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Search > Learning Exercise Results > The Eve of War and Secession

Learning Exercise: The Eve of War and Secession

The Eve of War and Secession
a collaborative reseach and presentation project
Course: American History


Submitted by:
will simson
Date Last Modified:
November 20, 2002


Part I-Break up the class (F2F or online) into three equal size groups--for classes over 18 persons additional groups may be created that will complete similar assignments devised by the course facilitator.

Part II-Each group will be responsible for researching the appropriate sources within Valley of the Shadow and producing a presentation--of various media and technique (PowerPoint, transparencies, discussion and short lecture). NOTE:The presentations will be done before the entire class or if an online scenario, uploaded into the Student Presentations forum (in your webct or other learning platform).

The sources you will review represent views from Pennsylvania's Franklin County, and the Virginia county of Augusta.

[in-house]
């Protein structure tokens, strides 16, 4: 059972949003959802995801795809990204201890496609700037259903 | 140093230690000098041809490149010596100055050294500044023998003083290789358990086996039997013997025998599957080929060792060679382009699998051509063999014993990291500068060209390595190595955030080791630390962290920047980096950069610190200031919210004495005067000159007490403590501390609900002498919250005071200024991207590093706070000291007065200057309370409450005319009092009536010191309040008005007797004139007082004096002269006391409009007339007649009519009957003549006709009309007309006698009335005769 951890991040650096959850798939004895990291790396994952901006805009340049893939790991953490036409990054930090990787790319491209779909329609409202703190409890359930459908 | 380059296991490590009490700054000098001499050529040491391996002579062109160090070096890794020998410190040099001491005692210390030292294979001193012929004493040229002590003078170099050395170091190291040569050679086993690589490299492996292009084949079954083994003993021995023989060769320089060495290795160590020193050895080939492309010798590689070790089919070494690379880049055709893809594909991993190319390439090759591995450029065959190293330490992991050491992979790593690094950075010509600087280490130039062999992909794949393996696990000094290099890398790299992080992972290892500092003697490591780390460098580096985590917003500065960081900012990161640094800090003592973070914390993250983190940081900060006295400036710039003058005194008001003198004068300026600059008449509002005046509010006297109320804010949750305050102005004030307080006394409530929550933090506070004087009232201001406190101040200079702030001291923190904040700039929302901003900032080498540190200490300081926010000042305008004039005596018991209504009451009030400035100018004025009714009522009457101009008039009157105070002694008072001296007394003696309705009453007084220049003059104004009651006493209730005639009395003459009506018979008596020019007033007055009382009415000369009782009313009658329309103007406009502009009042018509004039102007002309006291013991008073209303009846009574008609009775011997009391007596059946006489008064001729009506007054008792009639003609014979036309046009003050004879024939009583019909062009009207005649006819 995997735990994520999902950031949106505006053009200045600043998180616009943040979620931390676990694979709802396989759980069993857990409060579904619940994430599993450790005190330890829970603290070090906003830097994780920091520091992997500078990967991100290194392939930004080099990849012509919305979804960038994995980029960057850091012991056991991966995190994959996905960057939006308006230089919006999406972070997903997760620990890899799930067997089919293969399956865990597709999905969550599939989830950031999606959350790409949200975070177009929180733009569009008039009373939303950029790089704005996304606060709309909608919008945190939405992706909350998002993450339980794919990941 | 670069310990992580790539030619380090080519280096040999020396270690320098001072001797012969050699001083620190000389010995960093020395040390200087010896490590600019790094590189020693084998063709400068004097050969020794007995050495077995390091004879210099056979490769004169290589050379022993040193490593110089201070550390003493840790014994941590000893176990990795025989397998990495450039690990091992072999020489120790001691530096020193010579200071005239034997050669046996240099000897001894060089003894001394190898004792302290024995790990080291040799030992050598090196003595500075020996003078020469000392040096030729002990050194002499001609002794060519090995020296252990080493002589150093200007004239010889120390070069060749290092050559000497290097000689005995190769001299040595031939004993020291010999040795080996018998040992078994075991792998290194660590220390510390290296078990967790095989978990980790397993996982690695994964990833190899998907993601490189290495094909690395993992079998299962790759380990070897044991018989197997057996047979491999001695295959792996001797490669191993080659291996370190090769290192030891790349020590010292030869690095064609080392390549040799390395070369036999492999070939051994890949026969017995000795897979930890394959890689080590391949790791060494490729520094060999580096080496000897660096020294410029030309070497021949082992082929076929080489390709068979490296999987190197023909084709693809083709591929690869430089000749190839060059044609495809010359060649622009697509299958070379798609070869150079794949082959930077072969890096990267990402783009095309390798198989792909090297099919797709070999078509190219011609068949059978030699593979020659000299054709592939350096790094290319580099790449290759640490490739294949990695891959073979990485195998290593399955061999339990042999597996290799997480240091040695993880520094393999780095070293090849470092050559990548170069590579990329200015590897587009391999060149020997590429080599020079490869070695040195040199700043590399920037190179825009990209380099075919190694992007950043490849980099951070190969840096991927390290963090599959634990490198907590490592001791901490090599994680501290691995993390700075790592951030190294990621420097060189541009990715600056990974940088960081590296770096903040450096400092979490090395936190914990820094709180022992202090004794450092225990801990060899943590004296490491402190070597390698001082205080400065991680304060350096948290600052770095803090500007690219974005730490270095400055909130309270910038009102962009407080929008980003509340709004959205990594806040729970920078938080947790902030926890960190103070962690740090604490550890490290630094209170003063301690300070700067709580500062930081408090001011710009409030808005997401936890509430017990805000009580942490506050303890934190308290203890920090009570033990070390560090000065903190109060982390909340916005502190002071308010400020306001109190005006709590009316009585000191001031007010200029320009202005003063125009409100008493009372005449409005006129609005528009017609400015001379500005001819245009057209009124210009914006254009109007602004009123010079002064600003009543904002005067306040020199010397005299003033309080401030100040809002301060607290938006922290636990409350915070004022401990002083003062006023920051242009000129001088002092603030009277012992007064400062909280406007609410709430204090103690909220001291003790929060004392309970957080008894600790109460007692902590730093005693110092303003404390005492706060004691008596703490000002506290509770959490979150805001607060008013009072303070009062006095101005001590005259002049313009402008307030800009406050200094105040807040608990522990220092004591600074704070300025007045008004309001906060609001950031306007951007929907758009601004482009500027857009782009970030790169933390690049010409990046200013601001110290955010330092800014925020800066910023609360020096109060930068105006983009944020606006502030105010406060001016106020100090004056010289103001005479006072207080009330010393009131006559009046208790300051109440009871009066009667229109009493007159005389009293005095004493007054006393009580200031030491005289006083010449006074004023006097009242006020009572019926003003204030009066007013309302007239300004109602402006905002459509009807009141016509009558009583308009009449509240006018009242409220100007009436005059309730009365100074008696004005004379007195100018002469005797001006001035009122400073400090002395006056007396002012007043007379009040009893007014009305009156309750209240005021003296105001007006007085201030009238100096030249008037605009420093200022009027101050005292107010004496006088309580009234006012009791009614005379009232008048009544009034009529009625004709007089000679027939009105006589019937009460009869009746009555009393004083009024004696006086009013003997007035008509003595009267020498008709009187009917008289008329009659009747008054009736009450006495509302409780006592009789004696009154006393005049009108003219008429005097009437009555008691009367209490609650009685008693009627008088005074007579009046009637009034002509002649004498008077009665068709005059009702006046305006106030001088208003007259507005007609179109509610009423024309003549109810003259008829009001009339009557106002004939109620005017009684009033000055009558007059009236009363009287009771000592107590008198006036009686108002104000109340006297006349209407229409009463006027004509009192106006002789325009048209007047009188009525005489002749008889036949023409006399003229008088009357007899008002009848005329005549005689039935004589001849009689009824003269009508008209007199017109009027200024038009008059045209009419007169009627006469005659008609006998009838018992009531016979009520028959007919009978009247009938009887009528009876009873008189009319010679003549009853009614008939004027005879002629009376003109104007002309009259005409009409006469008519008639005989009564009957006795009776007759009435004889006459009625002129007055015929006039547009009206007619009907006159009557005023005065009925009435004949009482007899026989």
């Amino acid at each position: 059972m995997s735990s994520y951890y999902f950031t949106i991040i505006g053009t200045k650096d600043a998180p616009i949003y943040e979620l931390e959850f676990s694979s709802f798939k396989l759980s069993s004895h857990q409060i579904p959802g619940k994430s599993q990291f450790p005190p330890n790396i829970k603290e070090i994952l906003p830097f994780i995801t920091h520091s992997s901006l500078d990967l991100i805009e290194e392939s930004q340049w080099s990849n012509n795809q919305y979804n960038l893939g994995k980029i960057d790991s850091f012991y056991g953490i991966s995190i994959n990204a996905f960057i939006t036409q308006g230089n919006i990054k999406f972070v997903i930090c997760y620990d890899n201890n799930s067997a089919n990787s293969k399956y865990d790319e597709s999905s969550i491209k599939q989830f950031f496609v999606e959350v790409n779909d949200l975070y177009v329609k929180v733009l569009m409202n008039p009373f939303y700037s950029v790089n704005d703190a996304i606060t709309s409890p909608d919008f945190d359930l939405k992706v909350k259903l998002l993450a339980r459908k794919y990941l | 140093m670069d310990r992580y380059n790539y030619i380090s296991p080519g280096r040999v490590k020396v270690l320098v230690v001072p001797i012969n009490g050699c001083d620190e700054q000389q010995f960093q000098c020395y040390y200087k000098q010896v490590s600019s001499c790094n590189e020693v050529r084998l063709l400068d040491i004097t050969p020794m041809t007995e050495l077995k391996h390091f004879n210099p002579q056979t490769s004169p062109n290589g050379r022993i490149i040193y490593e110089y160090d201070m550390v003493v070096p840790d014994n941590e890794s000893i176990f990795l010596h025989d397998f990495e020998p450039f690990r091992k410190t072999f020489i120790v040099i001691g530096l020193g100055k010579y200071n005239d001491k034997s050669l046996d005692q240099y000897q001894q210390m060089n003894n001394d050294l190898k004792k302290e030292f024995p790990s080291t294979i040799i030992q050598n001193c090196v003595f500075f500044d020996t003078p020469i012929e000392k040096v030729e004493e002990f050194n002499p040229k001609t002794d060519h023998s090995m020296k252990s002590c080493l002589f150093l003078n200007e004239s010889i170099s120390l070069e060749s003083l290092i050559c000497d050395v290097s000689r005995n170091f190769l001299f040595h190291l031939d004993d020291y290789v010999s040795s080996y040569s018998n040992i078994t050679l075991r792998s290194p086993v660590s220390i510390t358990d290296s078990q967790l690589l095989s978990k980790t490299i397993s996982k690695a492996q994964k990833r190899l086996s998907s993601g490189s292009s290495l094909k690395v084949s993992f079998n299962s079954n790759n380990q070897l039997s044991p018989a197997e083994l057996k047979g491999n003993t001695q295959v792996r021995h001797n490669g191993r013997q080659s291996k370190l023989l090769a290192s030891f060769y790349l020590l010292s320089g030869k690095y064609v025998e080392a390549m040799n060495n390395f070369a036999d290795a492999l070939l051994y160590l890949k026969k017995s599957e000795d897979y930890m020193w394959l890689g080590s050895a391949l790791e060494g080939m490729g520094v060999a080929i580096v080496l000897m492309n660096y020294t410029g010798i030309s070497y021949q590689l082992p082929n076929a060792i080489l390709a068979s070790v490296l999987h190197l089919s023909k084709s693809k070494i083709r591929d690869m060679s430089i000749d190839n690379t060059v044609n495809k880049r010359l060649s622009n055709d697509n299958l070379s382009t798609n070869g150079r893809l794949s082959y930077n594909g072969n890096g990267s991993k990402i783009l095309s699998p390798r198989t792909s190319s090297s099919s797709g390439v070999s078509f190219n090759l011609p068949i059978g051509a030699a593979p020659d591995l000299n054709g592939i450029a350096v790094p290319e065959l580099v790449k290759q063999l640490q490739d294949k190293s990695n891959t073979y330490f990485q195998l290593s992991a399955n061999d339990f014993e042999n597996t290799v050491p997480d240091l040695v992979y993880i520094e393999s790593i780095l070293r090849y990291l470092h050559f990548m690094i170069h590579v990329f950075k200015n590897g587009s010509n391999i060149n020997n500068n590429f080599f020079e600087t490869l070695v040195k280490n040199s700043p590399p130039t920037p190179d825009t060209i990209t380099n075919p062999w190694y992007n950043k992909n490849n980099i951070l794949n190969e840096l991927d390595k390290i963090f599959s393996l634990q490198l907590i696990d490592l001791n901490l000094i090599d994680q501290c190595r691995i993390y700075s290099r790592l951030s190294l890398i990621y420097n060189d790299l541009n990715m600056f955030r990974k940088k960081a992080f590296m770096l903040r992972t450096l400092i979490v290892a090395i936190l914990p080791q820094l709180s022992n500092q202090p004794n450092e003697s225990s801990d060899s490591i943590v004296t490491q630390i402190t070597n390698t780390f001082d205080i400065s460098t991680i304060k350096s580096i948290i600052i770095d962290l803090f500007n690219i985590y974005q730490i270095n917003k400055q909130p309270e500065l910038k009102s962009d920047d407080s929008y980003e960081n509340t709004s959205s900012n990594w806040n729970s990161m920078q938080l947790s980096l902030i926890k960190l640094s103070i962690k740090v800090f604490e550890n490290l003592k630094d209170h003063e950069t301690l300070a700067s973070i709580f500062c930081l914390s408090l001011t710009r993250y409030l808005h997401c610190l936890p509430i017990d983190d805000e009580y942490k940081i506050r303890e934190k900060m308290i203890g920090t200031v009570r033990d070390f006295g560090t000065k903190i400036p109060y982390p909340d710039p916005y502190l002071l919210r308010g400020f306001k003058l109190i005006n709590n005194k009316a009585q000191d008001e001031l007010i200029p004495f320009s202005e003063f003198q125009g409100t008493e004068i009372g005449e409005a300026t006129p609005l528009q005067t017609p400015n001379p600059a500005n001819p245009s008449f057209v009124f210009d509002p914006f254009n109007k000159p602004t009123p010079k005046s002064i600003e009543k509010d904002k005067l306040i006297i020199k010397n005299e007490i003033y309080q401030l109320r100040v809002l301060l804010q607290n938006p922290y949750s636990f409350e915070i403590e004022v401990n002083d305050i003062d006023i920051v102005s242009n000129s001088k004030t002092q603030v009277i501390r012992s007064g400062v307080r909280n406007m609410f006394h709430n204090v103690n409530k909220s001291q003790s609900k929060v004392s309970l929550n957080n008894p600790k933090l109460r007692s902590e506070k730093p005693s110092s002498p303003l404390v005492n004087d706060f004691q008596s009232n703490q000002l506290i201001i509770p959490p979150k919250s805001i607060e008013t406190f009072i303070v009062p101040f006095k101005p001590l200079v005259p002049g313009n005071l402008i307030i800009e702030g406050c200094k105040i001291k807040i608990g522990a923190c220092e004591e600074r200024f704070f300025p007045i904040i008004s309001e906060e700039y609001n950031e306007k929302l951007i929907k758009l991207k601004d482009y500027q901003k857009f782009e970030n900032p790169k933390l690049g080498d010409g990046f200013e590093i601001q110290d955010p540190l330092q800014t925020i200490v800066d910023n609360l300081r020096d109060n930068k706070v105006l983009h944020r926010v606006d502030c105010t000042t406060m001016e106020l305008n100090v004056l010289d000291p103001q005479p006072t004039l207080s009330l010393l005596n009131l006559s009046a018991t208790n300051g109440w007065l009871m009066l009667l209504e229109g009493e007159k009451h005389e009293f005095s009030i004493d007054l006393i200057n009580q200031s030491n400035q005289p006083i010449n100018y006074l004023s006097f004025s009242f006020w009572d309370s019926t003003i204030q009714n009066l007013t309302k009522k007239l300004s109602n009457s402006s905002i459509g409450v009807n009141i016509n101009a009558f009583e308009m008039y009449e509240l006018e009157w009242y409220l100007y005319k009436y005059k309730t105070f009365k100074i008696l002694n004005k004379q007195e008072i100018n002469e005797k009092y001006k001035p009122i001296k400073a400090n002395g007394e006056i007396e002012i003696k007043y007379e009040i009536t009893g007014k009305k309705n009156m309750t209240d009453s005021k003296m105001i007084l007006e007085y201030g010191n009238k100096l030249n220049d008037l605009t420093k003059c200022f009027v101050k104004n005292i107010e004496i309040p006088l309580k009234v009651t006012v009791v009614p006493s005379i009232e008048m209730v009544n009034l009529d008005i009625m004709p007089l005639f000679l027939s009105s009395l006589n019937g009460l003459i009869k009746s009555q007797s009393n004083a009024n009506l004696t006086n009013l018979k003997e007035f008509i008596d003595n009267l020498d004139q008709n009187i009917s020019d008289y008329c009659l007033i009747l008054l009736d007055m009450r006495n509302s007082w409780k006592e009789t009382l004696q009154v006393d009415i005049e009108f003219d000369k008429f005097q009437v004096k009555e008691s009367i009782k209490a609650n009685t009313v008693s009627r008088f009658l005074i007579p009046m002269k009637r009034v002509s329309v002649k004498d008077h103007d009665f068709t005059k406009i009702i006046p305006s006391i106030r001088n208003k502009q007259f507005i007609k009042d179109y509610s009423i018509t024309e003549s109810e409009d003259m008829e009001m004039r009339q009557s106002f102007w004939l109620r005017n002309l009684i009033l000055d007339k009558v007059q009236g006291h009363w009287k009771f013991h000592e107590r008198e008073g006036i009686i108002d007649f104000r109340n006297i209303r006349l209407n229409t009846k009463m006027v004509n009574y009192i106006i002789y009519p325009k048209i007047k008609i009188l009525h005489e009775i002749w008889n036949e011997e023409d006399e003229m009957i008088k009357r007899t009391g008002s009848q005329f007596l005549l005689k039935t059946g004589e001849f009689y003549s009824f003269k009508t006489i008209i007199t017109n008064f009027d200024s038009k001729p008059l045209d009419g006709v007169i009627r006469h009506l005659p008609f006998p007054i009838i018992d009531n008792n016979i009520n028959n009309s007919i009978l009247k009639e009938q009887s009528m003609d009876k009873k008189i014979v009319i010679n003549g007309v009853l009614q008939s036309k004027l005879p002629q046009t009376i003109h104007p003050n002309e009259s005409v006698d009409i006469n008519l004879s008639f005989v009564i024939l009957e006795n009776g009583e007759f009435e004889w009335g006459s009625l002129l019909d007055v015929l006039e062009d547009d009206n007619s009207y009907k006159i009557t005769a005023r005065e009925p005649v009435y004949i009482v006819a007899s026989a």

Group One: prepare a presentation that provides a brief narrative of events surrounding John Brown's raid and compare several accounts of the raid--make certain that you include both a southerly and a northerly perspective on the event. How did the accounts differ ? do the accounts themselves surprise you in any way? if so, how so?

Group Two: prepare a presentation that compares several newspaper articles that concern Licoln's election, Unionist efforts and the formation of the CSA.

Group Three: prepare a presentation that compare several newspaper articles that concern the South's firing upon Fort Sumter, the Secession of the upper South, and general local commentary about all this.



No audiences defined for this Learning Exercise


antebellum late 1850s and early 1860s


familiarity with the importance of using primary sources for rendering historical authority

Learning Objectives

to attain better insight as to how key national developments that preceeded to the American Civil War played themselves out at the local level.
to hone research techniques and to familiarize learners with a primary source repository

to improve learners' ability to construct an historical arguement

to provide for shared learning between students and their instructor